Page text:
Consider why access to health care has moral importance. Two of the consequences of poor health are apparent: pain and death. Diseases and other pathological conditions can make life extremely unpleasant, and even threaten its existence. No explanation is needed of why we value freedom from pain and sustenance of life. But health care is not limited to pain killing and life saving. A person who is guaranteed a long life free of pain ought not to relinquish health care. Health is a prerequisite to other things in life which are independently valued. Access to life's pleasures can be limited by the effects of poor health. Equally importantly, health is a prerequisite to achievement. In other words, poor health isolates individuals from benefits of society which are open to those whose health is uncompromised.
This opportunity-maintenance feature of health leads some to assign health care a special moral importance. Many believe that health care should be taken out of the market place, and not bought and sold as a commodity. Even free market advocates would agree that prudent people would take special care to assure their own access to health care. Norman Daniels addresses the question of why needs created by the loss of species typical functioning ("disease" in Boorse's sense) are morally special. His answer is not that impaired health automatically takes away access to valued goals, since we can often adjust our goals to fit our limitations. Rather, functional impairment can "reduce the range of opportunity we have within which to construct `plans of life' or `conceptions of the good'. . . . as when, say, a ballerina is paralyzed or a mechanic loses a hand. . . . So the kinds of needs picked out by reference to normal species functioning are objectively important because they meet this high-order interest persons have in maintaining a normal range of opportunities."14 The loss of normal species functioning is not here presented as morally important (merely) because of the pain or death which may ensue. Rather, functional loss is seen to entail opportunity loss. This kind of explanation of the moral importance of health care is widely accepted.15
Let us pursue this line of thought one step further. Why are disease and poor health a threat to one's access to other goods? The most direct answer is that disease and poor health can cause the loss of basic personal abilities. In other words, diseases cause disabilities. The loss of species typical abilities can be presumed to reduce an organism's access to the goods afforded by that organism's typical environment, whether a short term weakness caused by a temporary fever or a life long disability. This is not to deny the independent importance of pain- and death-avoidance. Disease or poor health are morally special because 1) they threaten life, 2) they threaten comfort, and 3) they threaten a person's opportunity to pursue other pleasures and achievements. This last threat is the threat of disability. To the extent that the third threat makes health care morally important, the avoidance of disability per se is at the moral core of health care. This is implicitly acknowledged in current discussions of health care ethics.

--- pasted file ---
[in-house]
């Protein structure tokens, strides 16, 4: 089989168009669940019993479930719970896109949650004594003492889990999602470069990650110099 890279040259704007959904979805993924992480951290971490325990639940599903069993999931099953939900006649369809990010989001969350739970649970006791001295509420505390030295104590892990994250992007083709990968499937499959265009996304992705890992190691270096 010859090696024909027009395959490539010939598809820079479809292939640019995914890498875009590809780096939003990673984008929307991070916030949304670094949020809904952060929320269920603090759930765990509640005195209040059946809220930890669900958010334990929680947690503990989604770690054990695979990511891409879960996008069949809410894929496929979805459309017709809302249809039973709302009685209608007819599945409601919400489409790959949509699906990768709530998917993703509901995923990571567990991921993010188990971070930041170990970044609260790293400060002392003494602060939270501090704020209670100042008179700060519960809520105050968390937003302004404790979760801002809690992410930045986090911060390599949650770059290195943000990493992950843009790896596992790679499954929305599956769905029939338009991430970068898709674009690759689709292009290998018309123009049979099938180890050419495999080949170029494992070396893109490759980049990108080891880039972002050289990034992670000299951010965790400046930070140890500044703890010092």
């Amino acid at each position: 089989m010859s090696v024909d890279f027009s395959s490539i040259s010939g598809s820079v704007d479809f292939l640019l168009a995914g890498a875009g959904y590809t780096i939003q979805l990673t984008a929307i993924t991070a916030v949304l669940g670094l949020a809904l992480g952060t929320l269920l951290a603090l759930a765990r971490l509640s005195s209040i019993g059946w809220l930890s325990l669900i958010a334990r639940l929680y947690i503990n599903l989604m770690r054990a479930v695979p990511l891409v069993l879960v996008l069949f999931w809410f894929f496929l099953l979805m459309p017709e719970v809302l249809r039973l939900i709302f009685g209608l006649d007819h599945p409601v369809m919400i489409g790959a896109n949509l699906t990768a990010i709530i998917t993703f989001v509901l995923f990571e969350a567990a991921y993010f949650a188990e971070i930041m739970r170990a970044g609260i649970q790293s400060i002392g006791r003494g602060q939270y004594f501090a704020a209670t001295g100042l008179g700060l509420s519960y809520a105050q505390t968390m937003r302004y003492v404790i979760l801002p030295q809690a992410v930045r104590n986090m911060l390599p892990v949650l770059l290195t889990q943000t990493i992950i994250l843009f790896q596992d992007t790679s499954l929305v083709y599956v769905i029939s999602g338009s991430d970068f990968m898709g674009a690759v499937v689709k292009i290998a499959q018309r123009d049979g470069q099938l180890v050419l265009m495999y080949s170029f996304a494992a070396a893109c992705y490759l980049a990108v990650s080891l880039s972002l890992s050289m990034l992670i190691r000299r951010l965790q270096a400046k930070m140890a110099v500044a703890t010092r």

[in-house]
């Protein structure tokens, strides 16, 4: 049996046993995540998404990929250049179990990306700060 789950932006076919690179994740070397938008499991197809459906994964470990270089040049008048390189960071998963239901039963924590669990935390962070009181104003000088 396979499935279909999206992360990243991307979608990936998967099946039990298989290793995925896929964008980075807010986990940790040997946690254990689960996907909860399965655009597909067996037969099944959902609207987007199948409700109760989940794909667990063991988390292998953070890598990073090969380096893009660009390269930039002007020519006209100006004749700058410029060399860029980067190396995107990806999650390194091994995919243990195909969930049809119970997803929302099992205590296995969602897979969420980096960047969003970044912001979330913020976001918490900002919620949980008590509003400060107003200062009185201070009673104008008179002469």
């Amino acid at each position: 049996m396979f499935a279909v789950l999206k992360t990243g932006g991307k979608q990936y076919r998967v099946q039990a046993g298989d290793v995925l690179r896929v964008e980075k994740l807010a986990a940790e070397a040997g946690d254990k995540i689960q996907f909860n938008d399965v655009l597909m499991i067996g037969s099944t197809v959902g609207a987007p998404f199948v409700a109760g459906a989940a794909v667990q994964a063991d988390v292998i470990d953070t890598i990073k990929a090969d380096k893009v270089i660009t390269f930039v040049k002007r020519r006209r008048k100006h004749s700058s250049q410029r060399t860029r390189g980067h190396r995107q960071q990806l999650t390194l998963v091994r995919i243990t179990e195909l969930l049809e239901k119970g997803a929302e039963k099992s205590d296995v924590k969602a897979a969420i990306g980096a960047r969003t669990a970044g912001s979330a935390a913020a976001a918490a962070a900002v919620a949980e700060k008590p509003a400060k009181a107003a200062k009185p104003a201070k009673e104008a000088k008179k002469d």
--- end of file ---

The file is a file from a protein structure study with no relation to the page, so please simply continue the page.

It was urged above that disabilities are not in themselves detriments to health. A disabled person may be in perfect health; he or she is not condemned to merely "otherwise-perfect" health. Does that assertion conflict with the claim that the avoidance of disability is one of the grounds for the special moral nature of health care? No. Unhealthy conditions (e.g. diseases and injuries) threaten to create disabilities. It does not follow that disabilities are themselves unhealthy conditions.16 The Environmental Concept of Handicap
To review our points so far, we have distinguished disability from disease (commonly so-called) as one distinguishes an effect from one of its causes. We accepted Boorse's naturalistic account of species typical functioning as a basic biomedical category, though we refer to the lack of such functioning as a pathological rather than a diseased condition. We also rejected the identification of pathological with unhealthy conditions. It was noted that health care has moral importance in large part because health is a prerequisite to the opportunity to pursue other goods. Disability was defined in a Boorsian spirit as a lack of species typical functioning at the basic personal level. This strongly suggests that disability is the typical proximate biomedical cause of the loss of opportunity, which, in turn, is at the core of health care ethics.
Disability restricts opportunity. How? The restriction seems to follow simply from the fact that disabilities involve species-atypical function together with the fact that species-typical function is an especially efficient means of procuring the goods available in the environment in which an individual of a particular species finds itself. This answer seems obvious enough in view of the biological (or evolutionary) principle that members of species fit well into their environments. Functionally atypical species members simply won't fit as well as typical members into the species's typical environment. But, as always in biology, things are not this simple. Complications arise from the fact that the environment in which members of the human species pursue their goals is largely constructed by human beings themselves. Nothing subtle or metaphysical is intended here. The point is not that humans "construct conceptual worlds," but that humans construct buildings. The opportunities which are lost to a disabled person are to be attributed not only to the species-atypicallity of the person's biology, but also to the architectural design of the buildings in which some of those opportunities reside.
A distinction is needed here between the biomedical concept of disability and the loss of opportunity to which disability so frequently gives rise. The necessary distinction has been labelled in various ways. One convention distinguishes disabilities from handicaps. Beatrice Wright expresses it this way: "One concept refers to limitation of function that results directly from an impairment at the level of a specific organ or body system. For this, we shall use the term disability. A word is also needed for the actual obstacles the person encounters in the pursuit of goals in real life, no matter what their source. For these we shall use the term handicap. . . . A fundamental point is that the source of obstacles and difficulties, that is, what actually handicaps a person, cannot be determined by describing the disability alone."17 Nothing hangs on the specific terminology here. Authors differ in usage, but recognition of the distinction has become common. The important point is that a disability such as paraplegia becomes a handicap only to the extent that the paraplegic person's environment isolates him from some need or goal. A wheelchair user has virtually no mobility handicap in a building with accessible doorways, elevators, and work areas. But he is greatly handicapped when his goals are located up or down a flight of stairs. This is the environmental concept of handicap.18